Waxwork, Anthony Hickox’s directorial debut, is a half-baked comedy horror film with a tedious build-up, unmemorable characters, confusing lore, and a long-overdue payoff. Although it already fell at the first hurdle and keeps falling flat, one can find amusement in some elements overshadowed by its poor directorial choices.

Waxwork (1988) poster

The setup of the film is simple yet a good playground for teenage thrills and horror chills. When a waxwork exhibition opens in town, a strange showmaster lures teens to a special midnight viewing. During the exhibit, the wax exhibitions transform into time capsules in which the viewer is drawn into the tale of the exhibit. And yet, the film failed to give justice to it. Waxwork struggles to maintain the comedy with their hit-and-miss dialogues. What keeps the humor misfiring is that neither the film nor its characters have a sense of comedic timing. Parody or not, comedy films spare no effort in establishing a farcical rhythm that plays harmoniously with the viewers. For example, the scene where Tony finds himself lost in an alternate dimension and starts ranting with a dry delivery that ends with a sterile takeaway. The actors seem to struggle to deliver the banter in their most humorous way.

The episodes of time displacement lack the flavor that should have worked well since the classic fictional horror and historical monsters are intrinsically iconic figures. From the very first incident to the last, the events aren’t merely coerced to furnish the mystery, but are chosen specifically for the benefit of paying homage. The actors, who obviously have the visuals and potential to effectively perform their characters, turn out lackluster. Shoddy character writing is to be blamed here, as the icons became mere embellishments on the background rather than focal points in every story. In that regard, the character of Marquis de Sade might be the only one memorable for his vivid performance and sufficient exposure. Nevertheless, the amount of shortfall in this area impedes the inaugurated stimulus of the story. 

The film lore can also be disorienting and irking. Aside from a failed effort to introduce the wax museum as menacing, it finds itself thrown off balance on whether it wants to portray historical or fictional figures. In one scene, Sir Wilfred mentioned that he and Mark’s grandfather collected trinkets from “18 of the evilest people who ever lived.” Surprisingly, the evilest people consist of both actual and imaginary personages like Marquis de Sade, Count Dracula, the Phantom of the Opera, and Jack the Ripper. The film attempts to cut the fictional ties of some creatures pulled from pop culture and literature and make them real. This kind of inconsistency may not sit well for those who expect a uniform homage to non-fictional freaks. Yet, one can feign ignorance on this misgiving and simply relish the nostalgia brought by showcasing these fictional and non-fictional monsters.

Waxwork (1988) Werewolf

On the other hand, the film is not all bad news. The makeup and effects department is one of its strongest feats. Although the werewolf sequence is quite drab, the werewolf itself is extremely gnarly, which shows how the film strives to triumph on other spheres of interest. Not only the makeup, but the expressiveness of its practical effects play a huge part in this sequence. When the werewolf effortlessly rips a man apart like tearing a single piece of paper, blood and flesh start to emanate from the body. It’s a short-lived scene, but nightmarish for a horror intended to be a comedy.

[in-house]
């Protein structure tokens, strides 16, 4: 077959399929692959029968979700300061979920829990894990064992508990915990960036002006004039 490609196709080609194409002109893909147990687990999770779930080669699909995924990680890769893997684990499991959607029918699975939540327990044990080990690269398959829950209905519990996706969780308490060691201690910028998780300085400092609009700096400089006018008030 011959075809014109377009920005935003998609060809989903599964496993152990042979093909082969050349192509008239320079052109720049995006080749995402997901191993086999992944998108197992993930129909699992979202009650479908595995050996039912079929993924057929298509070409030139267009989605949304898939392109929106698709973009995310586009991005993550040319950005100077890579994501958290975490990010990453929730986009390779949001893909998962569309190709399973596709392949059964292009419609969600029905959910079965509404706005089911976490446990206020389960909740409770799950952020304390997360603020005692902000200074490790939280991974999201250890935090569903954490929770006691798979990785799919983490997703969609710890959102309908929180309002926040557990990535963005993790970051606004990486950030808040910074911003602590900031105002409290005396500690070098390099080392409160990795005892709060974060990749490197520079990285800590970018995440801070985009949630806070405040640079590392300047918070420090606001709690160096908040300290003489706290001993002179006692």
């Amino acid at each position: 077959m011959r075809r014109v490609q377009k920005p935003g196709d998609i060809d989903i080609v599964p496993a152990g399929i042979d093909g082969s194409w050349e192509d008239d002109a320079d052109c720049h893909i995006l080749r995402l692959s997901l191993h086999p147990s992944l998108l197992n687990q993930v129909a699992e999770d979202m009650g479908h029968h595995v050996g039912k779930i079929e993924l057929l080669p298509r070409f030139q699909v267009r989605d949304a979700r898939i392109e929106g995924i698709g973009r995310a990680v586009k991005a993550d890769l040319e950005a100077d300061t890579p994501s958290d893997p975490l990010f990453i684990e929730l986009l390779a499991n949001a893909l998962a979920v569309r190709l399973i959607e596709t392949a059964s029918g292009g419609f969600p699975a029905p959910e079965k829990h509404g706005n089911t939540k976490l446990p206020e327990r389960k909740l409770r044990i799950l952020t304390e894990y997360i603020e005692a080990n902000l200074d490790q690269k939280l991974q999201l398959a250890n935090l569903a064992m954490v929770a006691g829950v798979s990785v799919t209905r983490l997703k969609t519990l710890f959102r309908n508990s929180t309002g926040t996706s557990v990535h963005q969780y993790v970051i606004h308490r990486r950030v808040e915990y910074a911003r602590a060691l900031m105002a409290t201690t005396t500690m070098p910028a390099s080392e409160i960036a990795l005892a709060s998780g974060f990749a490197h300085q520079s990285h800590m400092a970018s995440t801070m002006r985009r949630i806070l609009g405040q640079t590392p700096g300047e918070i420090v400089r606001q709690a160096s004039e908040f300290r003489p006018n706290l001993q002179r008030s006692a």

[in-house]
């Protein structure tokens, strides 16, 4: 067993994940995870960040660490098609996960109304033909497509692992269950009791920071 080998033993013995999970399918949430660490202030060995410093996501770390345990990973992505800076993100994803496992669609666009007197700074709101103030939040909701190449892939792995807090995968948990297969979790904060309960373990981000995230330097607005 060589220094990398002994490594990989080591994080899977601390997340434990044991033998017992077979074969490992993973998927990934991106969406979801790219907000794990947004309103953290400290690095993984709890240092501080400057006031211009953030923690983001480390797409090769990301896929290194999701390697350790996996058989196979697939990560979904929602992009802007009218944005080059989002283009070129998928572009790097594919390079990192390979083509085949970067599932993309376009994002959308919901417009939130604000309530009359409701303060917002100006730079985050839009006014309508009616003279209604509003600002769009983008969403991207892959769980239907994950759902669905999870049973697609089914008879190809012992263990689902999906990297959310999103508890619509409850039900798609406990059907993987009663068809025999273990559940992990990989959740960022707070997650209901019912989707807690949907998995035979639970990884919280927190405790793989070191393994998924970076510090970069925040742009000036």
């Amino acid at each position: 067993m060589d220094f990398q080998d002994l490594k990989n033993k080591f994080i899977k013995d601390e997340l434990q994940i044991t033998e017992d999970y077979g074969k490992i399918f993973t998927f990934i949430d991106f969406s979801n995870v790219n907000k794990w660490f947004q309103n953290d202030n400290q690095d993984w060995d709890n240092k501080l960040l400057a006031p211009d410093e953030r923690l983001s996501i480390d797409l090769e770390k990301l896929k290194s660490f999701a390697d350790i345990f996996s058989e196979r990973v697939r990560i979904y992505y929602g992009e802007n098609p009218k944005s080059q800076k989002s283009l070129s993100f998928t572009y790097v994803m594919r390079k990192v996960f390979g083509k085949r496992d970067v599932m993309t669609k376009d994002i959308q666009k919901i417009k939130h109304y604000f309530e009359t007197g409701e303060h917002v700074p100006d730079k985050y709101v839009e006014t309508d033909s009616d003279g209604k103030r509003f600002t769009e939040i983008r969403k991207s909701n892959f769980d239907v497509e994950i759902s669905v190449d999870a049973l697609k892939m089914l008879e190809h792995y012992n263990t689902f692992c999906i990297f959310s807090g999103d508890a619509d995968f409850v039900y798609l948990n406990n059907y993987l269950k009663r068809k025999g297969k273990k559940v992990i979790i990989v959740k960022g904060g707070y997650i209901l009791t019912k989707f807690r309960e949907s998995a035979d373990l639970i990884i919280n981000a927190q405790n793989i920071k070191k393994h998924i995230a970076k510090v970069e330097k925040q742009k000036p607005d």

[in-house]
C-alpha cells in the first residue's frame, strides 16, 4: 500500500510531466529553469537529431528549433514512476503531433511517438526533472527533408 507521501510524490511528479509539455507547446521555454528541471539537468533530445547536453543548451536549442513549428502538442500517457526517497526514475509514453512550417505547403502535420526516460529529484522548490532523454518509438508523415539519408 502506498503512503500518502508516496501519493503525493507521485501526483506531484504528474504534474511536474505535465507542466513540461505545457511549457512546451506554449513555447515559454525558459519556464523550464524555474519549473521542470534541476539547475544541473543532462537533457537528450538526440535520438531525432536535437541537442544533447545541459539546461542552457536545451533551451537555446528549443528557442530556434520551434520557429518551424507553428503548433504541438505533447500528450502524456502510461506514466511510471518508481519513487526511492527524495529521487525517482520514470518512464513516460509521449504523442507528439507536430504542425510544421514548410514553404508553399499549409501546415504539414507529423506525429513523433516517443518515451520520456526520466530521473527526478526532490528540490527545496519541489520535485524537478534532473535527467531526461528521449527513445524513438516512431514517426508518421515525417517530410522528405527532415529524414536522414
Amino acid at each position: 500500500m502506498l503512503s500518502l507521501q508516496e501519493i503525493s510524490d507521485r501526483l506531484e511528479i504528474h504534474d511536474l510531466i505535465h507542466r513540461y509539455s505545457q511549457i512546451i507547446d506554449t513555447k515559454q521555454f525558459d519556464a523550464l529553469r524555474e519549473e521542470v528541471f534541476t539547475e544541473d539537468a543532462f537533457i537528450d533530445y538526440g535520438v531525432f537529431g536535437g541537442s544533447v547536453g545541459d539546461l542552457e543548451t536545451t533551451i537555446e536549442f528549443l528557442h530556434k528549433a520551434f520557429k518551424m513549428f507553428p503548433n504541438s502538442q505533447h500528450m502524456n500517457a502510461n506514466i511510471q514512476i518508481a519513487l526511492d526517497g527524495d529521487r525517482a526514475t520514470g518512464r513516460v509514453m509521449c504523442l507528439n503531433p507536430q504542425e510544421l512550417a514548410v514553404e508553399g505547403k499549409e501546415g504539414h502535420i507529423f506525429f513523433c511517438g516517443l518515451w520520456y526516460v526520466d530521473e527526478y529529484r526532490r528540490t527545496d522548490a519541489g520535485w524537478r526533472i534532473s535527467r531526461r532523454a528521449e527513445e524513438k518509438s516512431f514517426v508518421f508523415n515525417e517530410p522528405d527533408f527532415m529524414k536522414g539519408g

There is also a particular sequence where it found its smallest redemption. This scene surprisingly hit every element it keeps on missing. It is when vampires chased China while her supposed fiance in that dimension is being dissected for vampire consumption. All death scenes in this sequence are carried out with the right amount of absurdity and creativity that are too ludicrous to not laugh at. The comic timing is on point, especially when the fiance’s lacerated leg is wittingly and unwittingly crippled by the frenzied people in the room. And the bloodshed caused by the tumult is clearly well-executed that fans of gore will feel quenched.

Waxwork (1988) China

The last act deserves regard as it shatters the dullness of the narrative. It refines the lore of the wax museum by conducting a war that gives the story a more imposing significance than we thought it has. However, what keeps the last act in a bind is that it is unsurprising because neither the wax house maniacs nor the opposition are given the fleshing out they both deserve. Probably the tedious build-up is at fault here, or the demand for a lengthy mythos is a bit too much for the film. But, at least we get the chance to finally witness all the wax figures in action.

Despite the criticisms, the effort of Hickox should be lauded. Aside from seeing familiar icons, we get to relish the majesty of practical effects of horror films once again. It is a promising attempt in the line of horror films involving wax museums. However, it was a barren outcome. It slips in remaking the 1924 German silent anthology film Waxworks, which focused on historical figures Caliph of Baghdad, Ivan the Terrible, and Jack the Ripper and is stylish and exceptional as a canon to German silent films and horrors about waxworks. Still, Waxworks is a candidate for a cult following.

 

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